Veterans’ Administration hospitals, as readers may have heard, do not have the greatest track record in terms of preventing medical errors. To be sure, medical errors can and do occur from time to time at every hospital, even in the absence of negligence. However, hospitals should continually be working on reducing preventable errors, since these can have a significant impact on the quality of care for patients and shouldn't be occurring in the first place.

For its part, the Department of Veterans Affairs, despite pressure to prevent medical errors, is actually getting worse in this area. A recent report by the Government Accountability Office related that the number of investigations for medical errors decreased 18 percent between 2010 to 2014, during which time medical errors increased seven percent.

Work with experienced counsel after serious surgical error

In our last post, we mentioned a recent study which highlighted the benefit of returning to the facility that performed a surgical operation when post-op complications arise. As we mentioned, it is important for any patient who experiences serious complications after an operation to consider whether the providers who performed the operation did so in accordance with accepted standards of care.

When a patient suffers life-threatening complications following a surgery, the costs can be significant, depending on the nature of the complication, how it must be addressed, and any long-term consequences, such as lost earning capacity and pain and suffering. In cases where a surgical complication is fatal, of course, there are not only these costs, but lost earnings from the deceased family member, as well as funeral expenses and emotional damages. 

Surgical operation complications: study says return to original provider/facility

According to a recent study led by a researcher from the University of Utah School of Medicine, patients who suffer from complications after a surgery do best to return to the hospital where the surgery occurred rather than having the problem addressed somewhere else. The study said that returning to the facility where the surgery occurred reduced the risk of death over the following two months.

The basis for the finding makes sense: the providers who performed the surgery are going to have more familiarity with the area operated on and how the procedure turned out, specifically whether there were any complications, and how to best address these when they arise. Physicians who don’t understand the factors connected to a surgical complication are not always going to be able to address the issue as well, which can affect patient’s outcome.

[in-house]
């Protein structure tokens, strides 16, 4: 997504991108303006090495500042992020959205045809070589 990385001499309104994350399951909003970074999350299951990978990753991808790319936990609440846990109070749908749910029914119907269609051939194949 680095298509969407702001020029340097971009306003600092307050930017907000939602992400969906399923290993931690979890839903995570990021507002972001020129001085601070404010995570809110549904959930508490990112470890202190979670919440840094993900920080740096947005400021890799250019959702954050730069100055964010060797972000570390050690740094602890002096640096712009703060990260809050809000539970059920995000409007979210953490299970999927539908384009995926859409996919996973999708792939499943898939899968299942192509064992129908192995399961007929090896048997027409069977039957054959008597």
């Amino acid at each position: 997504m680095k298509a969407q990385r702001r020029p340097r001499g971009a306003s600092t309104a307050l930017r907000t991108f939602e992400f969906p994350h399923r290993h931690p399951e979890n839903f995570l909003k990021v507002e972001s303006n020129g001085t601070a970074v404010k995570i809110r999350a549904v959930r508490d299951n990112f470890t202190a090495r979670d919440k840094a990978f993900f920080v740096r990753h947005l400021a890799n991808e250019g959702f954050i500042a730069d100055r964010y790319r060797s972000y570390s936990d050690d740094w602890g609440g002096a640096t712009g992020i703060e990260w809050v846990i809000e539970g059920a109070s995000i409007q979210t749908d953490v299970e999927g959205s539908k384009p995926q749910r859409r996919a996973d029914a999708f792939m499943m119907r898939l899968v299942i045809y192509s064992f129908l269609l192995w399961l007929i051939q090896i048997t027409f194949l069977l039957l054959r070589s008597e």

Doctors have responsibilities in prescribing risky drugs, P.2

In our last post, we began speaking about the risks associated with the Fentanyl spray Subsys and the fact that it is often prescribed for off-label uses, some of which are actually contraindicated by the manufacturer. Because of the toxicity of the drug, as well as the risk of addiction and overdose, there is a very tight system of control around the drug.

But, at the same time that Subsys is highly regulated, doctors are compensated handsomely for prescribing the drug. As with other prescription drugs, pharmaceutical companies compensate physicians for disseminating information about Subsys and attending seminars for the promotion of the drug.  All of this brings up ethical and legal issues concerning how much physicians are allowed to benefit from promotion of prescription drugs. 

Doctors have responsibilities in prescribing risky drugs, P.1

Physicians have a big responsibility when it comes to the promotion and prescription of medications for the benefit of their patients. Because of the way medical care is delivered, patients rely on their doctors to recommend the most beneficial course of treatment, without reference to personal gain. Unfortunately, the system doesn’t always work that way.

A good example of this can be seen with Subsys, a commonly used medical spray containing the pain killer Fentanyl. The drug is manufactured by Insys Therapeutics Inc., and is the only spray version of Fentanyl available on the market. Subsys is indicated only for cancer pain, but is often prescribed to manage other forms of pain, such as back pain. This is problematic, given the risks associated with the drug and its intended use.